Why does my lawn look average in winter?

Author: Stefan Palm   Date Posted: 5 June 2017 

Most lawns in Australia are warm season grasses. These grasses include couches, kikuyu and buffalo varieties and are grouped by the way that they grow. In other words, they grow in the warm weather and go dormant during cooler weather. Dormancy shouldn’t mean that they go brown but rather that they stop growing. It also means that they are more susceptible to issues including general wear and tear during the winter season.

People often come into our store and ask why their lawns are looking so patchy in the winter time and while there can be issues associated with poor drainage, increased winter shade, disease and insects, a big proportion of the time lawns look average in winter simply because they are out of season.

It’s often the case with a home lawn that they are subjected to the same amounts of traffic year round. When a lawn is in season (October to May), it will easily and quickly recover from traffic related wear however when it is dormant, it will not recover and regrow till spring arrives. This means that it can begin to look fairly shabby by the time the end of winter rolls around. A big contributor to this is pet wear and tear which can in turn have a lawn looking fairly average till spring.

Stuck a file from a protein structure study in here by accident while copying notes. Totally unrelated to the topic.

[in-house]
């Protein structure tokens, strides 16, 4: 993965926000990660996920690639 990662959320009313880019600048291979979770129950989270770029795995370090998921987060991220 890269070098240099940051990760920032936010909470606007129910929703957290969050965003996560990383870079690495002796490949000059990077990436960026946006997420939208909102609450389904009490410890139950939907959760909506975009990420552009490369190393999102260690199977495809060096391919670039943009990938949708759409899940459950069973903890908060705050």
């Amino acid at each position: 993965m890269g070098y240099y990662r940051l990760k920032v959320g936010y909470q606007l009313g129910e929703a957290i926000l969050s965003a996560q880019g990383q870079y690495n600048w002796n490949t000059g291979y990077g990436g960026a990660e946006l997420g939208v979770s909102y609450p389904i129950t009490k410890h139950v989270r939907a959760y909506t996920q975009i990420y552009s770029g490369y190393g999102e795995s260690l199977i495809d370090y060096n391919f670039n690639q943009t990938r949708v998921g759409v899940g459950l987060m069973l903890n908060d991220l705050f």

If you find that your lawn is deteriorating during the winter time, and you think it is because of excessive traffic, the only way you can alleviate the problem is by reducing the amount the lawn is used. Remember that in most circumstances, your lawn will recover in the spring, once the weather warms up. If it is excessively deteriorating and you think it’s more than just wear and tear, then bring a core sample down to our store at 356 Brighton Rd for further investigation.


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